RADIO / How Lynda and Eddie keep us at it

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LAST YEAR on a Greek island I met an exile who had not been back to England for three years. Within seconds, we were deep in conversation. A French woman came up and asked how long we had known each other. When she heard that it was only two minutes, she was amazed. How did we have so many friends in common? She had heard us discussing the repercussions of Dave's affair with Kathy, whether Sid had forgiven her and how the gruesome Lucy was getting on at university. We stopped and looked at her, both feeling quite unequal to the task of explaining Ambridge to a foreigner.

The Jesuits promise that a child presented to them at the age of seven is theirs for life. It is like that with The Archers. Radio 4's old warhorse of a daily serial is fiercely addictive and its addicts often start young - the infant Vanessa Whitburn, who now produces the programme, had to sit silently through lunch as her grandparents listened: she never looked back. Universities are full of junkies and the BBC maintains that the Sunday omnibus edition has the youngest audience of any of their programmes.

If you've not had your first fix, it's a good moment to try. There's a new landowner arrived in the village and he's busily being introduced, which gives potential converts a chance to learn who's who. You know, 'Mr Pemberton, have you met my mother Peggy Woolley, my brother Tony Archer and Robin Stokes, the vicar-cum-vet who's engaged to Caroline Bone?', that kind of thing. Rapidly you'll develop the technique of perfect recall of the family tree and your life will be transformed.

Even our French eavesdropper might find it easier to understand soon. Last week saw the triumph of the scheme to twin the place with Meyruelle, supposedly in France. This could have members of the Archers fan club following the Mayle train across the Channel, the way they already tour the Midlands in coaches, hoping for a glimpse of Eddie Grundy in his cowboy hat and a nice cup of tea with Jill at Brookfield. Meanwhile, the twinning is providing some vintage jokes. Lynda Snell (yes, with a 'y', as she often

reminds us) speaks French with the precision of Chaucer's Prioress. When she announces that Meyruelle produces Roquefort cheese, Clarrie, desperate to keep up, murmurs 'Rocky 4, film innit? Eddie saw it.'

Tuesday saw them urging each other to adopt the Gallic way of life, 'like spitting, you mean?' No, no, kissing on both cheeks. By Wednesday, confused pensioners thought they should be practising French-kissing, 'to get us in the mood'. Then came the first hint of a backlash, in dark threats of Gitane-smoking, garlic-chewing Frenchies. Soon, the shop was overrun with demands for what morose Mike calls puns o'chocolate. We regulars can't wait to hear chef Jean-Paul's reaction to it all.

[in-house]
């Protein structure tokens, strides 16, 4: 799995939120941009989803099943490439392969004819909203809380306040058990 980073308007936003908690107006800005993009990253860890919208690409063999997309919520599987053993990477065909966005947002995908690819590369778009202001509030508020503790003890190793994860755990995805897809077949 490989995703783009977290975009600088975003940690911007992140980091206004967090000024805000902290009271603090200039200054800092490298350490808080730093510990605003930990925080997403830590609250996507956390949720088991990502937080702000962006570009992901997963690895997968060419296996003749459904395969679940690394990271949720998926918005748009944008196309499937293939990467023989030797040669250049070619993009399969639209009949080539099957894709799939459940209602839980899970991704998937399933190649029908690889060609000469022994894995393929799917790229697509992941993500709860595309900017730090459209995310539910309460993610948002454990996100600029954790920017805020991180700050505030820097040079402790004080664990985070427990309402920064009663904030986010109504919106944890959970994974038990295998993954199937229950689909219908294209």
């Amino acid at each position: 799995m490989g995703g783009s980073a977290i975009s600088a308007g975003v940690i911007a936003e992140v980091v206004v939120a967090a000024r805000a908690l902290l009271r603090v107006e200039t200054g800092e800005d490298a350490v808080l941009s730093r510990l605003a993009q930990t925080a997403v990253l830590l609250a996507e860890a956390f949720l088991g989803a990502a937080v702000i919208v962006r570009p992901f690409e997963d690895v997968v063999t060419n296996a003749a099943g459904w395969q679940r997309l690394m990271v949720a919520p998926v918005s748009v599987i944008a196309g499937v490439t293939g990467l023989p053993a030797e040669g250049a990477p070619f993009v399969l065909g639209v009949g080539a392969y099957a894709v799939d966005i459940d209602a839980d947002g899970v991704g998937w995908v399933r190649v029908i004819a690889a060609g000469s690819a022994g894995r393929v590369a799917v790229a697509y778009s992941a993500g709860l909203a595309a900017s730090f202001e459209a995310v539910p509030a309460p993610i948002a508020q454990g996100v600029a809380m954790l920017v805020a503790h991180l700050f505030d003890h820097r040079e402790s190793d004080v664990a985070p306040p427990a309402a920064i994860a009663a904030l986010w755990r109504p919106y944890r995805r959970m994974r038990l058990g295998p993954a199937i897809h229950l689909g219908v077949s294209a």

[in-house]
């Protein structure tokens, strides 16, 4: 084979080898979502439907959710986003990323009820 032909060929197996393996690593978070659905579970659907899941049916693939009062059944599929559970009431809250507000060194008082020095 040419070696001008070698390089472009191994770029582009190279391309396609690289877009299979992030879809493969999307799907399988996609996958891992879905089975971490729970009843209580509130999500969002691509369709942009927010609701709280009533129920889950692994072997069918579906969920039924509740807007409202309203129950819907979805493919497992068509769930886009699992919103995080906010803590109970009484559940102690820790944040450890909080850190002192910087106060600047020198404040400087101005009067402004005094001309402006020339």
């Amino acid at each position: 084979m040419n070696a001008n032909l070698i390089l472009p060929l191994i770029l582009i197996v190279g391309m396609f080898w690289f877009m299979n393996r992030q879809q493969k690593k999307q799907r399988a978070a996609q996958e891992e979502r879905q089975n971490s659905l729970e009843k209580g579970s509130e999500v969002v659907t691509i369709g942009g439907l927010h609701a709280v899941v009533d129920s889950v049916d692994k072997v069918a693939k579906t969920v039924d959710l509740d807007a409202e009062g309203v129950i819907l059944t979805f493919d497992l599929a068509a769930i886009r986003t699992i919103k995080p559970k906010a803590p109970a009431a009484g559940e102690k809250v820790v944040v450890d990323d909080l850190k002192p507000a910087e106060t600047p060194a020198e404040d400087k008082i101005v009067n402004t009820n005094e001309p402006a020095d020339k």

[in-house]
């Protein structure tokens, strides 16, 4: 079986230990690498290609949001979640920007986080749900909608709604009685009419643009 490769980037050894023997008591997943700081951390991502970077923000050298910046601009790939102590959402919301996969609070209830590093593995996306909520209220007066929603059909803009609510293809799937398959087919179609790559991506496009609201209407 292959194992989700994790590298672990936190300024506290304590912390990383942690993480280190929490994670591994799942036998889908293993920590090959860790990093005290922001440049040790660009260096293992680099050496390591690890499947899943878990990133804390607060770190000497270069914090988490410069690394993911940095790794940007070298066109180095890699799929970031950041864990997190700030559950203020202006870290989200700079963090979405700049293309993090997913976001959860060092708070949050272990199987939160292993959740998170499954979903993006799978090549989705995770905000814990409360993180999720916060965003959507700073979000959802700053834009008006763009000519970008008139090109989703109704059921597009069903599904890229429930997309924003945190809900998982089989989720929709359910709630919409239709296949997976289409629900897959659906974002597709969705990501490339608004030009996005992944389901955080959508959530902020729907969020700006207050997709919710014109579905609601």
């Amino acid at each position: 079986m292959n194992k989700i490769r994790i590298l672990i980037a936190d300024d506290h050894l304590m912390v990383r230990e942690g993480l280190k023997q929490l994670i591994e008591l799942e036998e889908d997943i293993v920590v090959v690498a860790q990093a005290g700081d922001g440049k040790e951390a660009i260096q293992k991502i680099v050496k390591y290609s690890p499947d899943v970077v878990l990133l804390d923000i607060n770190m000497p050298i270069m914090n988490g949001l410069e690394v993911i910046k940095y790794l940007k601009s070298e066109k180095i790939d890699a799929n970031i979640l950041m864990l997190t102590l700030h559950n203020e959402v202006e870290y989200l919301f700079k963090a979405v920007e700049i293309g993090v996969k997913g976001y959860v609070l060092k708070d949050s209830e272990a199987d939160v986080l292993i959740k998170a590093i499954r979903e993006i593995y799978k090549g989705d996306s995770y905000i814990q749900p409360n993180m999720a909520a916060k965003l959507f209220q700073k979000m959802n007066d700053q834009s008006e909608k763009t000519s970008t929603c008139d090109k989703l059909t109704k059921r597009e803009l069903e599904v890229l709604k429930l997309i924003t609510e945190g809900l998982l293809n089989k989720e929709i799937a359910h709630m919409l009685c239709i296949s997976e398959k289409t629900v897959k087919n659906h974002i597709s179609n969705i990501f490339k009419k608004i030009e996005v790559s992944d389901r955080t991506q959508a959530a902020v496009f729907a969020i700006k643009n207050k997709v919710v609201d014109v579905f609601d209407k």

The secret of the programme's phenomenal success is probably the joy of gossip. These characters become so familiar that, with other aficionados, you can confidently scorn and revile them, or declare them venal, prurient and thick without feeling guiltily malicious. There is much less 'pure' agriculture nowadays. Gone are the days of covert warnings about the warble-fly: a recent mention of his farm from Brian provoked a snappy 'Shut up about your silage' from his wife.

Instead, the issues are remarkably topical. We've had irresponsible teenagers going joy-riding and experimenting with unsuitable sexual partners (John and Sharon's first embrace was so squelchy that the producers decided to cut the soundtrack, leaving an alarmingly pregnant silence); we've had IVF in time for National Fertility Week and on the very Friday that statistics were released about the increase in rural crime, there was a raid on the village shop that left the nation on tenterhooks as to whether Jack would survive the weekend.

But in the end it's the writing and the characters that make it so good. Their very names are inspired. Only a horrible Horobin could have led that dastardly raid and fathered Sharon's little Kylie; only the tedious Tuckers could have offspring called Roy and Brenda; only Lynda could be lumbered with unspeakable stepdaughters called Leonie and Coriander. She herself is the finest invention of all. Arrived from Sunningdale where they do everything better, she is a pretentious pain in the community neck, interfering, insensitive and sometimes, dammit, right. She is the very essence of English provincial life as I discovered while reading Emma the other day. Lynda Snell is a dead ringer for the appalling Mrs Elton in that novel.

Jane Austen, who knew everything about everything, was in Ambridge ahead of us all.

'The Archers' is at 7.05pm, Mon to Fri, Radio 4; omnibus edition at 10.15am, Sun, Radio 4.

(Photograph omitted)